The crowd of people watched the events unfold, stood next to me was a mother with a daughter who must have been around ten years old. After about twenty minutes of hearing these pitiful cries, the mother turned to her daughter and said it was over, the fawn was dead. But then it cried again. I ruefully remarked, “not quite!” as the child buried her head in her mother’s chest.


Finally, mercifully, after what seemed like an age, the squealing stopped as the bear devoured his meal. He crossed the road after eating his fill, leaving the distraught and tearful group of onlookers to disperse and reflect on what we had just witnessed. Meanwhile two other black bears were still lurking in the trees..




P6030529 Rump or Sirloin? by kittykat23uk, on Flickr



P6030533 He Seemed to loose interest by kittykat23uk, on Flickr



P6030536 But then the bear grabbed it by the neck and dragged it away to a more secluded spot. by kittykat23uk, on Flickr



P6030539 Black Bear by kittykat23uk, on Flickr



P6030547 Black bear crossed the road by kittykat23uk, on Flickr

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Back in the Lamar Valley and quite late (around 7:15pm) a golden eagle was merrily plucking away at a goose or duck that it had 'body barged' out of the sky. The really big lenses were already in the field on tripods as we tried to get in a good position to photograph the eagle feeding. It was great that the action was so close to the road.


Our last sighting was of a very distant grizzly bear.


P6030569 Golden eagle on a duck by kittykat23uk, on Flickr



To be continued....

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Wonderful stuff. I think I'm a bit addicted to trip reports! :D


Thanks Twaffle! Lunch break is over, more to come later.

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Great report. I really like the Yellowstone/Teton area, and you had great sightings.

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Thanks Pangolin. I was actually a lot more impressed with Yellowstone than I was expecting to be. It has also really inspired me to get my art materials out again. Sometimes not capturing something on camera can help to inspire other creative outlets as you will come to see as you read on.. Sadly I'm out tonight so you'll all have to wait for the next installment. :D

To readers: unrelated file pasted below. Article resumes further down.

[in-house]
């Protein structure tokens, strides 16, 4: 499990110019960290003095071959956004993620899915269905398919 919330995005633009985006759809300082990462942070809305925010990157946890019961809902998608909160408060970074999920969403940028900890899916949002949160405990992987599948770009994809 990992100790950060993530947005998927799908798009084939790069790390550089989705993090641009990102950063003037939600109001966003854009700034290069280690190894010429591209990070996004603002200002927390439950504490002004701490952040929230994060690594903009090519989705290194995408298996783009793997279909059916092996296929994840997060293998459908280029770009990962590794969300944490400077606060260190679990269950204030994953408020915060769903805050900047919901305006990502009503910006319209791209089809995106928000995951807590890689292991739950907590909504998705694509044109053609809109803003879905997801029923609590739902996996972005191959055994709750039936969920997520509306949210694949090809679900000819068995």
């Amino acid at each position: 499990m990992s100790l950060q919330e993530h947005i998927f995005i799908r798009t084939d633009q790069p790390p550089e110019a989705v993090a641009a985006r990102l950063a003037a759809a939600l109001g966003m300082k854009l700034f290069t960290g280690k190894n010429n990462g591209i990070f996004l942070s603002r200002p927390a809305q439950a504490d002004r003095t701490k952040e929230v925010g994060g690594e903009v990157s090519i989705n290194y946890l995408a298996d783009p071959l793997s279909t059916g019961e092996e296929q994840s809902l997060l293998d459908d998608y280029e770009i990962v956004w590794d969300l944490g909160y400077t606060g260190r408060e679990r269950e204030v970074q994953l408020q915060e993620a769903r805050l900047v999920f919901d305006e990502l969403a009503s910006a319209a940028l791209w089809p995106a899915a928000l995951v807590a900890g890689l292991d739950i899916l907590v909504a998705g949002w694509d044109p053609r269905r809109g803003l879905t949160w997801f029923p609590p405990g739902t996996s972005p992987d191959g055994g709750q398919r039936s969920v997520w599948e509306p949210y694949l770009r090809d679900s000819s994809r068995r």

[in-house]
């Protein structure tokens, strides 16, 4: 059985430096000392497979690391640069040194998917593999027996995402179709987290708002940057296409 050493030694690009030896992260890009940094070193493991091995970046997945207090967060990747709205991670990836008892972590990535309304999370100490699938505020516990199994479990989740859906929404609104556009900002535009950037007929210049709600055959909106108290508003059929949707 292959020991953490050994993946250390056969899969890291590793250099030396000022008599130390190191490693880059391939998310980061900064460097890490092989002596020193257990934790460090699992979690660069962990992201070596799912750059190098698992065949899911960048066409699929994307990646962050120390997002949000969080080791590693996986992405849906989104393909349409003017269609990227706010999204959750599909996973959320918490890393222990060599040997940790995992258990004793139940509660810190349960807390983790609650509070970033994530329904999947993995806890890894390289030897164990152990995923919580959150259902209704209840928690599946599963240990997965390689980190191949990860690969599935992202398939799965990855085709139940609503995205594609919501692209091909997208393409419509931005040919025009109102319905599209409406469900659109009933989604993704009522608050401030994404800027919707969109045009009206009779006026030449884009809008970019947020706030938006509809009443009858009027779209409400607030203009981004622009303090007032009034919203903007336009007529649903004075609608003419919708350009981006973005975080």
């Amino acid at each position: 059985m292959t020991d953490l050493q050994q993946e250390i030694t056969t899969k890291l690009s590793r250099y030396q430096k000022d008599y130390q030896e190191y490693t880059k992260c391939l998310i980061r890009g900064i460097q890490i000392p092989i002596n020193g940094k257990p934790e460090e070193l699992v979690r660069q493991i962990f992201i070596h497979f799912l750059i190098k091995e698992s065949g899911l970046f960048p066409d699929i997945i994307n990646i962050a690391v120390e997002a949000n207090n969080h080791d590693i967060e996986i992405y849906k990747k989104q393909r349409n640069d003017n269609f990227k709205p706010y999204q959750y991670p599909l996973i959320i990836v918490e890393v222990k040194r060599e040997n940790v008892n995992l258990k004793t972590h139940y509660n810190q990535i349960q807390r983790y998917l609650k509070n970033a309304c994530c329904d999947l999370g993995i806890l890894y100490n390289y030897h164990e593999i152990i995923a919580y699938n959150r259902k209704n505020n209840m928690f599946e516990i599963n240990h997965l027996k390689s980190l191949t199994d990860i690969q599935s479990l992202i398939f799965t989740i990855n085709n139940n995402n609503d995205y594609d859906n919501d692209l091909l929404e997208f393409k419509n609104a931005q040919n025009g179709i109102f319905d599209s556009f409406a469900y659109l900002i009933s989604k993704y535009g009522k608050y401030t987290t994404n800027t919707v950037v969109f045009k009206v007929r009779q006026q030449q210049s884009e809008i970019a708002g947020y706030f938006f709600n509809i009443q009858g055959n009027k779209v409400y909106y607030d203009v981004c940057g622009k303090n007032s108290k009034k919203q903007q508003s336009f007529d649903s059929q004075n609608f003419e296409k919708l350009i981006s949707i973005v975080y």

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So glad you've found the time to write the report, Jo. Beautiful photos, as always. Like twaffle, I think I'm getting addicted to these reports. I have a 3PM work deadline and I can't seem tear myself away from Yellowstone and Mana Pools :)

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Thanks! I might have another trip report to write before the year is out. We will see. :D


Day 3 June 3rd Grizzly weather and grizzly bears

We met some nice people the day before who advised us of a confiding grizzly bear seen in the vicinity of Mary Bay and Sedge Bay, which had been regularly sighted the past few mornings close to the road. So we decided to make this our priority for the morning.


The weather was not as pleasant as the previous day. It was bitterly cold and threatening to snow. First we spotted a bald eagle soaring near the nest site and then as we rounded to corner between Mary Bay and Sedge Bay, there he was, just as described, out on the hill grazing on the short grass. We watched and photographed him for about twenty minutes as he slowly made his way towards Sedge Bay. A few half hearted snow flurries made photographing him quite challenging, with fingers going numb, despite wearing gloves. Several shots came out blurred. The bear stopped by some fallen trees for a scratch and was then soon lost to view as he meandered through the tree trunks into a dip.




P6030583 Mary Bay Grizzly by kittykat23uk, on Flickr



P6030654 Mary Bay Grizzly by kittykat23uk, on Flickr



P6030662 Mary Bay Grizzly by kittykat23uk, on Flickr



P6030684 Mary Bay Grizzly by kittykat23uk, on Flickr



P6030700 Mary Bay Grizzly by kittykat23uk, on Flickr

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Lovely stuff! Yellowstone is an amazing place - I was there in June too! Small world...


You were so fortunate (if that's the right word), to witness a black bear making a kill. I expect there are many regular yellowstone visitors who've never seen anything like it. What a sighting!

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Having enjoyed an eventful early morning, we went on to Fishing Bridge to have something hot to drink and to peruse the gift shop. At Haydon Valley we then came upon another crowd watching a very distant sow grizzly and two cubs up on a ridge playing in the snow. This grizzly originally had four cubs but lost two, but of the four, the runt surprised everyone by surviving his larger siblings!


Birds seen included osprey, American white pelican back at Haydon, great blue heron and bufflehead, as well as the pretty western meadowlark.


P6030726 Lesser Scaup by kittykat23uk, on Flickr



P6030746 Great Blue Heron by kittykat23uk, on Flickr



P6030767 Raven by kittykat23uk, on Flickr



P6030785 Raven by kittykat23uk, on Flickr



P6030798 American Widgeon by kittykat23uk, on Flickr



P6030804 Savannah Sparrow by kittykat23uk, on Flickr